Are we born this way or is it our suffocating mother, absent dad? I had neither, but who cares? Well before eight years old I knew something was weird when most little guys strained like a dog on a leash to get onto the ball field while I wanted nothing more than to bury my nose in the roses of my grandfather’s garden. (Actually I suspected decades later he may have been gay, composing poetry and reading serious books when not tending his flowers.)
I was smitten by The Secret Garden by Frances Hodgson Burnett. So total was my rapture I would return it to our little library and near-plead to sign it out again. The librarian, like all in those days, was matronly and all-knowing–it was a small town. She was likely well aware of my vandalism at age four, decapitating the minister’s entire tulip bed so I could present armloads to my family.
The Secret Garden captured me, defined me. Published in 1911, it became and remains a children’s classic. I personally was replaced and inhabited its hero, 10-year-old Colin Craven, whose beautiful mother died in his childbirth leaving him a sickly, sunken invalid–in mind more than body. Colin’s psychosomatic illness is summarized by the author, so ahead of her time: “Just mere thoughts…good for one as sunlight…or as bad as poison.”
Colin’s spunky cousin Mary crashes into this scene of despair, rummaging through the desiccated, long-neglected surrounds of the English country mansion and discovering a secret, walled garden. She and a spirited local boy gradually restore this Eden, as well as the frail, despondent Colin to vibrant full health, the boy once consigned to a wheelchair and a prognosis for life as a hunchback.
Thus was cemented my love affair with books–well, novels, and their power primarily to shield me from nay-saying, and, secondarily, to immerse me in energizing nature.
I rejected my New York City/suburban spawning grounds for my adult life in Vermont, writing several books and a TV show on organic gardening before I tested my prowess with a novel.As a Cornell English major it was unheard-of to veer beyond history, economics, and the sciences. There was no creative writing program. How could I make a living? Well, I did love words and language and was adept. Even zoology was based on essay exams.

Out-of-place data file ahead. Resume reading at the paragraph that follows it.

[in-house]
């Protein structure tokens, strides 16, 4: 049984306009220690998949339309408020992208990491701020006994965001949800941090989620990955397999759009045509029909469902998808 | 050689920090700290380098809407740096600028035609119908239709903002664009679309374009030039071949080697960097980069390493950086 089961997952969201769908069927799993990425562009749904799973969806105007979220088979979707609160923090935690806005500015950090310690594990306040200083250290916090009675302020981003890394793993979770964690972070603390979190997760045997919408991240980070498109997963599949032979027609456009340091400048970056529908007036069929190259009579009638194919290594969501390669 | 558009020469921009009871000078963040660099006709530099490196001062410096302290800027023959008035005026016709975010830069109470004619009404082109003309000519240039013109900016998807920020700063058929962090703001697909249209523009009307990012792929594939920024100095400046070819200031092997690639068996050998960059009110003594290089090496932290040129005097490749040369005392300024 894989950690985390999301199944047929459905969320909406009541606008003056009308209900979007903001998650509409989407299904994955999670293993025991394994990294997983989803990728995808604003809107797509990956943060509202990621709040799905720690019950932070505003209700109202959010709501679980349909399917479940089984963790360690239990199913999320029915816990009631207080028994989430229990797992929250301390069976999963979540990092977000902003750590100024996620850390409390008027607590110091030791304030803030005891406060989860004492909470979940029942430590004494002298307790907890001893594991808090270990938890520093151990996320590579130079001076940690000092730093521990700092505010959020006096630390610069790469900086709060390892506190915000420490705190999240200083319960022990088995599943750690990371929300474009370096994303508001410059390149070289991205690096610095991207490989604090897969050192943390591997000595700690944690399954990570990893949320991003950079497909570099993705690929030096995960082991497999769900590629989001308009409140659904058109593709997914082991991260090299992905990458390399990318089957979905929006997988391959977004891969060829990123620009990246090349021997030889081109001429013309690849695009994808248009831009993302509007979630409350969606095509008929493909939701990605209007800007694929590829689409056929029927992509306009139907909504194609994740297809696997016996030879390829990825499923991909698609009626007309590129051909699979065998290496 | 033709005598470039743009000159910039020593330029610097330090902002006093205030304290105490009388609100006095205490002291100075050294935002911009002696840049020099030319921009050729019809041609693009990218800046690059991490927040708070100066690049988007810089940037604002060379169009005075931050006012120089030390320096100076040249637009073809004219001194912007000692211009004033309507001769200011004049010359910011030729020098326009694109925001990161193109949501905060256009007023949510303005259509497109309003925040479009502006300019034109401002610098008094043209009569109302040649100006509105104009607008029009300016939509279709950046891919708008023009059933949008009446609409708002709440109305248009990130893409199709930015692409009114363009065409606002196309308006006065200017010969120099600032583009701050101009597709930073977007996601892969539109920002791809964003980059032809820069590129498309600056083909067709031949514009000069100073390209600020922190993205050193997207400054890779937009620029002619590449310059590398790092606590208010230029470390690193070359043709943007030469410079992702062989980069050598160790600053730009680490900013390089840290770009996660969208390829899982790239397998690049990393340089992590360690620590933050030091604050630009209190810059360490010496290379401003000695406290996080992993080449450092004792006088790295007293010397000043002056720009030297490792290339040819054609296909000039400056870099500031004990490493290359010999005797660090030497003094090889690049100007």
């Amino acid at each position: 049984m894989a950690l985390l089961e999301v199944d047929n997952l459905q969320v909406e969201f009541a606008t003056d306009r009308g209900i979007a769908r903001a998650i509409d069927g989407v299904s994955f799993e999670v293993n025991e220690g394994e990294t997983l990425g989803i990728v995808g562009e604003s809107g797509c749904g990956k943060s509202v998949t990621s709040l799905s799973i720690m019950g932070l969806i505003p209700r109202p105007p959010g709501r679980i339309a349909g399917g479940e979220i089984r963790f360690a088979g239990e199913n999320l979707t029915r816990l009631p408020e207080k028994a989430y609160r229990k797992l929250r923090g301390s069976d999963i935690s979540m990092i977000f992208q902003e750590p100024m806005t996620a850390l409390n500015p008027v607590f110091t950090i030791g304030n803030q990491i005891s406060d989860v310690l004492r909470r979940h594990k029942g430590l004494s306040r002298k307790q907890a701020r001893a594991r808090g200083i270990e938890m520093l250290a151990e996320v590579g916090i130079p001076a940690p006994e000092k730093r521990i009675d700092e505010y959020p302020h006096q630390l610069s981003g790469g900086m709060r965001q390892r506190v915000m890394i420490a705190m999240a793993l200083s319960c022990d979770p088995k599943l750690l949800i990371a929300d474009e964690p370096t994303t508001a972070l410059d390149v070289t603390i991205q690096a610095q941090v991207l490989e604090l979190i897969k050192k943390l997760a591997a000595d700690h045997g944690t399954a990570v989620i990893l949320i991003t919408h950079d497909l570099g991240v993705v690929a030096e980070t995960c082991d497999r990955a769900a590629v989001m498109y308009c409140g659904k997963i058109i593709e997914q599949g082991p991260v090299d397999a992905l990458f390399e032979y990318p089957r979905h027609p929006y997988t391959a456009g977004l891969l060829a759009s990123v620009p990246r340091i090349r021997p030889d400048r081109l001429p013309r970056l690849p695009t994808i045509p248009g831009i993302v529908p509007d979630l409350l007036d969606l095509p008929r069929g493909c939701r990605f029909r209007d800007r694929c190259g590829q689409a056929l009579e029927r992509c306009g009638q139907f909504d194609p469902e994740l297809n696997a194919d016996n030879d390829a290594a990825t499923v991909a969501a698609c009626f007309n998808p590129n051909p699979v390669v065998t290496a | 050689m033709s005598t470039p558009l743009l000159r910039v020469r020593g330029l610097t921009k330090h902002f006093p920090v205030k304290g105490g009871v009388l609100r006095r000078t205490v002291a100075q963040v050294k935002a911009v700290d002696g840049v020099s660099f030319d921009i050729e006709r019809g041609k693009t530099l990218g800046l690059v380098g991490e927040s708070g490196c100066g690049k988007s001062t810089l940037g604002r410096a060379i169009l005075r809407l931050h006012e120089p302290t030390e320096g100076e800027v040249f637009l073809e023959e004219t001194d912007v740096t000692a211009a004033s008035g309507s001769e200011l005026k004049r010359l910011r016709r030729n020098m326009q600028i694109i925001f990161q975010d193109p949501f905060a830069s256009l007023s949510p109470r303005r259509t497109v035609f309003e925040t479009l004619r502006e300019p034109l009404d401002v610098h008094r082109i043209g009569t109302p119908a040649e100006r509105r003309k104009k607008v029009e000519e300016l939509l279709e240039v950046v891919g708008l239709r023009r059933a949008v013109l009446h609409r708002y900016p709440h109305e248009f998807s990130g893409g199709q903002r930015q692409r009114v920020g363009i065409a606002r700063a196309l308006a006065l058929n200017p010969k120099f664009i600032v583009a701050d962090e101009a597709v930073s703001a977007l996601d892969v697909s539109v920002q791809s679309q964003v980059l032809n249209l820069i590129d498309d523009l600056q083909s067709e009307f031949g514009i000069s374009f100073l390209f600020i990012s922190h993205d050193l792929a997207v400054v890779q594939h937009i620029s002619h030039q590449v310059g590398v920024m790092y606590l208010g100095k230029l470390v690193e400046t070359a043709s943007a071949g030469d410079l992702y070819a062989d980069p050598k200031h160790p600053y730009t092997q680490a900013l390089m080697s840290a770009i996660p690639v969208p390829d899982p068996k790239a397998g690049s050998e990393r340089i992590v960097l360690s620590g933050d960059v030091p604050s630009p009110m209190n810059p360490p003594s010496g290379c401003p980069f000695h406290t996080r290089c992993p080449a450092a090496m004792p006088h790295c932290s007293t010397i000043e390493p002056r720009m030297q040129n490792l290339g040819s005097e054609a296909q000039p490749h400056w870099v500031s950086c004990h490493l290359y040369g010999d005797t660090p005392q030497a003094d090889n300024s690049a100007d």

Allowing my love of fiction to broaden beyond that of a reader happened while living for a sojourn in London. There were entire shows on BBC radio and television devoted to authors and their work. The Golden Notebook by Doris Lessing had already made of her and the novel icons. Talk about sexual frankness and exploration! Me, perverse? A vanilla milkshake by comparison. I had re-read this masterpiece (for me) on so many levels, foremost being the sheer, bloody bravura of its protagonist Anna in not just forging a saner life for herself but articulating social issues of global urgency.
I met Lessing and we became friends, hiking Hampstead Heath and talking about everything under the sun except her books (likely why we remained friends). She plowed through the manuscript of my then-unpublished novel, big as a London phone book, and declared: “Look. Richard. Get out the f—–g red pen.” Years later it became my second novel, Siegfried Follies. More to the point is the gift of this woman to have made the craft accessible to the likes of me. I met all sorts of writers, mostly celebrated, who, like Doris, were as affable, flirtatious, ribald, insecure, arrogant and lovable as anybody else on the street. Especially we who love literature tend to put our icons on pedestals, but we must honor that the printed word should be the extent of our adulation.
My lifelong love for novels has never abated. I’m still enthralled by the ability of great stories to instruct, heal, refine our moral compass by somewhat circumventing the head with an arrow-piercing of the heart. My round of the King’s English was icing on the cake.
Richard Alther’s third novel, The Scar Letters, will be published September 5th by Centaur Books, Chicago.